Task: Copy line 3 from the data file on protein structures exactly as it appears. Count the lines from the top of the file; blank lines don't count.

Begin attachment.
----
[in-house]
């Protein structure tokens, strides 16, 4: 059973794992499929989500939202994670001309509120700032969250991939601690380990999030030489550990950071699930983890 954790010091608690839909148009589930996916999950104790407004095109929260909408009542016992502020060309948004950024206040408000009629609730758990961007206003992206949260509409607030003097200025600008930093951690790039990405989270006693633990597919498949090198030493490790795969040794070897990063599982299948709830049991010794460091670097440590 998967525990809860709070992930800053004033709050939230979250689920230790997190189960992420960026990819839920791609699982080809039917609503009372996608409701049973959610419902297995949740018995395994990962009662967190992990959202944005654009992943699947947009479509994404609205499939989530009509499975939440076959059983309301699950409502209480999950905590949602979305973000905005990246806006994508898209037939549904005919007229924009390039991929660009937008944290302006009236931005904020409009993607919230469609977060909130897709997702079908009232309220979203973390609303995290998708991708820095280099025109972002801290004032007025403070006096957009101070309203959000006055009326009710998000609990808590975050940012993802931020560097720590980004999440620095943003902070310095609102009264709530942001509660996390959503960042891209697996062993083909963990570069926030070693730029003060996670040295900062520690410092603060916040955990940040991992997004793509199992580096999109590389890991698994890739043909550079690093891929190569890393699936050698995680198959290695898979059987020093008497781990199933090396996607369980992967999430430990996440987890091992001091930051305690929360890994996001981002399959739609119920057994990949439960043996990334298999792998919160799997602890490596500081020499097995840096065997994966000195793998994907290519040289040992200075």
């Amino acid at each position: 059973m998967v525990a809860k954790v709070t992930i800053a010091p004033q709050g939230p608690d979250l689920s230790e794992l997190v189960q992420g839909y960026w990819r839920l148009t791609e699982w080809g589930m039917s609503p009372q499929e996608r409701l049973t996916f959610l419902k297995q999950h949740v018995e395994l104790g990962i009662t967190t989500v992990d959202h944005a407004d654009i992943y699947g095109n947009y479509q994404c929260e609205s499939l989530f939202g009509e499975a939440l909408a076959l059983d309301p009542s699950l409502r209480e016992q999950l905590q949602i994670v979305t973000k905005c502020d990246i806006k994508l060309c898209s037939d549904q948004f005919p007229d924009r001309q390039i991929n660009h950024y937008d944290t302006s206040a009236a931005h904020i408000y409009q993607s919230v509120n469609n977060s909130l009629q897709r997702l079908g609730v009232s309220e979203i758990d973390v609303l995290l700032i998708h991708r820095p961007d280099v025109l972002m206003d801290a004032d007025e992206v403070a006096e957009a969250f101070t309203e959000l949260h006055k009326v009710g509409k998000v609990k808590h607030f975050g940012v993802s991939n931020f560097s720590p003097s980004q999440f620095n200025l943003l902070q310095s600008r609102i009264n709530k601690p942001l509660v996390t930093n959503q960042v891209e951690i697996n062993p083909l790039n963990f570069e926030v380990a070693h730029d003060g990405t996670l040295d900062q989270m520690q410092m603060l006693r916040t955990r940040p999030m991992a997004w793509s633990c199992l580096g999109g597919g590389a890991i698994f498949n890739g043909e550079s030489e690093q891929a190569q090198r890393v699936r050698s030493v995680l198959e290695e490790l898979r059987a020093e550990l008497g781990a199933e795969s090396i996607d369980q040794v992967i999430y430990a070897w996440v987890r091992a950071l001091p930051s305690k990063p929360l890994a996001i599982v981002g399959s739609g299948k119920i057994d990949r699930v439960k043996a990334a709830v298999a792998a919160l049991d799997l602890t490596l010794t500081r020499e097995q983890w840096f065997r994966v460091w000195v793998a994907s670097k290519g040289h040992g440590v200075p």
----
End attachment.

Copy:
């Amino acid at each position: 059973m998967v525990a809860k954790v709070t992930i800053a010091p004033q709050g939230p608690d979250l689920s230790e794992l997190v189960q992420g839909y960026w990819r839920l148009t791609e699982w080809g589930m039917s609503p009372q499929e996608r409701l049973t996916f959610l419902k297995q999950h949740v018995e395994l104790g990962i009662t967190t989500v992990d959202h944005a407004d654009i992943y699947g095109n947009y479509q994404c929260e609205s499939l989530f939202g009509e499975a939440l909408a076959l059983d309301p009542s699950l409502r209480e016992q999950l905590q949602i994670v979305t973000k905005c502020d990246i806006k994508l060309c898209s037939d549904q948004f005919p007229d924009r001309q390039i991929n660009h950024y937008d944290t302006s206040a009236a931005h904020i408000y409009q993607s919230v509120n469609n977060s909130l009629q897709r997702l079908g609730v009232s309220e979203i758990d973390v609303l995290l700032i998708h991708r820095p961007d280099v025109l972002m206003d801290a004032d007025e992206v403070a006096e957009a969250f101070t309203e959000l949260h006055k009326v009710g509409k998000v609990k808590h607030f975050g940012v993802s991939n931020f560097s720590p003097s980004q999440f620095n200025l943003l902070q310095s600008r609102i009264n709530k601690p942001l509660v996390t930093n959503q960042v891209e951690i697996n062993p083909l790039n963990f570069e926030v380990a070693h730029d003060g990405t996670l040295d900062q989270m520690q410092m603060l006693r916040t955990r940040p999030m991992a997004w793509s633990c199992l580096g999109g597919g590389a890991i698994f498949n890739g043909e550079s030489e690093q891929a190569q090198r890393v699936r050698s030493v995680l198959e290695e490790l898979r059987a020093e550990l008497g781990a199933e795969s090396i996607d369980q040794v992967i999430y430990a070897w996440v987890r091992a950071l001091p930051s305690k990063p929360l890994a996001i599982v981002g399959s739609g299948k119920i057994d990949r699930v439960k043996a990334a709830v298999a792998a919160l049991d799997l602890t490596l010794t500081r020499e097995q983890w840096f065997r994966v460091w000195v793998a994907s670097k290519g040289h040992g440590v200075p």